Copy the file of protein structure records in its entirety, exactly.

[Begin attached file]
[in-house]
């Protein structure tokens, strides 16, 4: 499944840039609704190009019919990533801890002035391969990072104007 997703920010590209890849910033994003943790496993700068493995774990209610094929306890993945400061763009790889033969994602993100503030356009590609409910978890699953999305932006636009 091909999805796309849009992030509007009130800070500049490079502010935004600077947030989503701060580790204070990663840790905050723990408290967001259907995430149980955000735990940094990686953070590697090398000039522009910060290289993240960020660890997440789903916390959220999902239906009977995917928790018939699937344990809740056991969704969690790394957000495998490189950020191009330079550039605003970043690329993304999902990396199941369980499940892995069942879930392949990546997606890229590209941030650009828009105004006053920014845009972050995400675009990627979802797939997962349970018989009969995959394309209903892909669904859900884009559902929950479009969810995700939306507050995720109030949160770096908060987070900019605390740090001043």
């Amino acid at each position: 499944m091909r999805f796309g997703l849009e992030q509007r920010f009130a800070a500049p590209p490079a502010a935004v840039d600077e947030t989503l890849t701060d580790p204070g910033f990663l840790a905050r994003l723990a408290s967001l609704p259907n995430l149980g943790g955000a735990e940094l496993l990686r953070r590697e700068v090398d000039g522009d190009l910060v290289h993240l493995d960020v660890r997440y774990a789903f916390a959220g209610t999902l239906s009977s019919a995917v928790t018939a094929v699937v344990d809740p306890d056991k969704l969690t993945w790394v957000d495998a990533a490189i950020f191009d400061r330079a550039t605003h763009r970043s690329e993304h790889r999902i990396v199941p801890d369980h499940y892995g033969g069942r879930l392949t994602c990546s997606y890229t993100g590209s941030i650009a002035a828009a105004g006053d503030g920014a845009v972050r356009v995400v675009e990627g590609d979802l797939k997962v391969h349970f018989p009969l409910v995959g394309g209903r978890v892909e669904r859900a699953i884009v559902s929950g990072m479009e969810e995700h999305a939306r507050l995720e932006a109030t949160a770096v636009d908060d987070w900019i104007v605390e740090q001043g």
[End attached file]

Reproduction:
[in-house]
């Protein structure tokens, strides 16, 4: 499944840039609704190009019919990533801890002035391969990072104007 997703920010590209890849910033994003943790496993700068493995774990209610094929306890993945400061763009790889033969994602993100503030356009590609409910978890699953999305932006636009 091909999805796309849009992030509007009130800070500049490079502010935004600077947030989503701060580790204070990663840790905050723990408290967001259907995430149980955000735990940094990686953070590697090398000039522009910060290289993240960020660890997440789903916390959220999902239906009977995917928790018939699937344990809740056991969704969690790394957000495998490189950020191009330079550039605003970043690329993304999902990396199941369980499940892995069942879930392949990546997606890229590209941030650009828009105004006053920014845009972050995400675009990627979802797939997962349970018989009969995959394309209903892909669904859900884009559902929950479009969810995700939306507050995720109030949160770096908060987070900019605390740090001043």
């Amino acid at each position: 499944m091909r999805f796309g997703l849009e992030q509007r920010f009130a800070a500049p590209p490079a502010a935004v840039d600077e947030t989503l890849t701060d580790p204070g910033f990663l840790a905050r994003l723990a408290s967001l609704p259907n995430l149980g943790g955000a735990e940094l496993l990686r953070r590697e700068v090398d000039g522009d190009l910060v290289h993240l493995d960020v660890r997440y774990a789903f916390a959220g209610t999902l239906s009977s019919a995917v928790t018939a094929v699937v344990d809740p306890d056991k969704l969690t993945w790394v957000d495998a990533a490189i950020f191009d400061r330079a550039t605003h763009r970043s690329e993304h790889r999902i990396v199941p801890d369980h499940y892995g033969g069942r879930l392949t994602c990546s997606y890229t993100g590209s941030i650009a002035a828009a105004g006053d503030g920014a845009v972050r356009v995400v675009e990627g590609d979802l797939k997962v391969h349970f018989p009969l409910v995959g394309g209903r978890v892909e669904r859900a699953i884009v559902s929950g990072m479009e969810e995700h999305a939306r507050l995720e932006a109030t949160a770096v636009d908060d987070w900019i104007v605390e740090q001043g």